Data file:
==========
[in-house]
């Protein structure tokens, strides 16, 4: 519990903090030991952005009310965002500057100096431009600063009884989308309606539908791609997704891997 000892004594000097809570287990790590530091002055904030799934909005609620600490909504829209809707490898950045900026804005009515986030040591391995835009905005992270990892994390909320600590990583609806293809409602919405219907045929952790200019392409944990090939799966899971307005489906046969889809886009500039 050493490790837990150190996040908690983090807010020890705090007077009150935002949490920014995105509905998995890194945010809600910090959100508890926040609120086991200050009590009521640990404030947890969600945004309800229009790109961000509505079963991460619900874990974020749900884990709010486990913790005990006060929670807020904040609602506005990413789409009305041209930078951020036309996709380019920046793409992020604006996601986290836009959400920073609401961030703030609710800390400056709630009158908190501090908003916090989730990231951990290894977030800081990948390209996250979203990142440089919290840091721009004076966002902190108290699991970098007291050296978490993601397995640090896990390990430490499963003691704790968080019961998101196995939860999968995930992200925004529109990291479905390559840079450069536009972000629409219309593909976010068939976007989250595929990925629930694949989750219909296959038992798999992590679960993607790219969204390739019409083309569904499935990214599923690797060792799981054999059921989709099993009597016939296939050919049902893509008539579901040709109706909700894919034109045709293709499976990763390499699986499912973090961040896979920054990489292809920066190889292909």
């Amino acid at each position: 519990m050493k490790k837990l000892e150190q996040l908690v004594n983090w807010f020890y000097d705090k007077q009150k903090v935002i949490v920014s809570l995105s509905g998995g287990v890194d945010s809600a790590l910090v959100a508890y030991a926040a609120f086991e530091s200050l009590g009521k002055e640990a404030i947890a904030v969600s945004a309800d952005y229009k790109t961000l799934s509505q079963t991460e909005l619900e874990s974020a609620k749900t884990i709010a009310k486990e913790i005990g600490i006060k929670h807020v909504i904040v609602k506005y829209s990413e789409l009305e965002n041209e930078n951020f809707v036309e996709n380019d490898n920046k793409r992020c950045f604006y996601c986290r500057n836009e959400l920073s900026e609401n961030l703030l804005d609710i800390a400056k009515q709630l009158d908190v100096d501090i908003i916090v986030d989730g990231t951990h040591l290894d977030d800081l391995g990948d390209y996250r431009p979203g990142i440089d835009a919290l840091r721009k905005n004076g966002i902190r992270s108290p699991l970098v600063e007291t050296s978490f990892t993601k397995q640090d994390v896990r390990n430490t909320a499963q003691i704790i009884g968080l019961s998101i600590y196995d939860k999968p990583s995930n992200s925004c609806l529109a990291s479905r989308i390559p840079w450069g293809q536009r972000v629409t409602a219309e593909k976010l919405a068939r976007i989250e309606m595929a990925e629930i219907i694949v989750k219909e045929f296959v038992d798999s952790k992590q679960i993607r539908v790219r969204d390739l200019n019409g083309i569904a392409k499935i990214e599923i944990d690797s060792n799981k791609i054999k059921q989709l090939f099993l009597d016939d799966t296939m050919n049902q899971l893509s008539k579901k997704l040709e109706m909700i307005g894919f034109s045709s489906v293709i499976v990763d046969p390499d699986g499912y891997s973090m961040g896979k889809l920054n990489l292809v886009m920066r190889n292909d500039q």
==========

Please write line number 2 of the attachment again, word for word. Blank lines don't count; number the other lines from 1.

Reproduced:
């Protein structure tokens, strides 16, 4: 519990903090030991952005009310965002500057100096431009600063009884989308309606539908791609997704891997 000892004594000097809570287990790590530091002055904030799934909005609620600490909504829209809707490898950045900026804005009515986030040591391995835009905005992270990892994390909320600590990583609806293809409602919405219907045929952790200019392409944990090939799966899971307005489906046969889809886009500039 050493490790837990150190996040908690983090807010020890705090007077009150935002949490920014995105509905998995890194945010809600910090959100508890926040609120086991200050009590009521640990404030947890969600945004309800229009790109961000509505079963991460619900874990974020749900884990709010486990913790005990006060929670807020904040609602506005990413789409009305041209930078951020036309996709380019920046793409992020604006996601986290836009959400920073609401961030703030609710800390400056709630009158908190501090908003916090989730990231951990290894977030800081990948390209996250979203990142440089919290840091721009004076966002902190108290699991970098007291050296978490993601397995640090896990390990430490499963003691704790968080019961998101196995939860999968995930992200925004529109990291479905390559840079450069536009972000629409219309593909976010068939976007989250595929990925629930694949989750219909296959038992798999992590679960993607790219969204390739019409083309569904499935990214599923690797060792799981054999059921989709099993009597016939296939050919049902893509008539579901040709109706909700894919034109045709293709499976990763390499699986499912973090961040896979920054990489292809920066190889292909």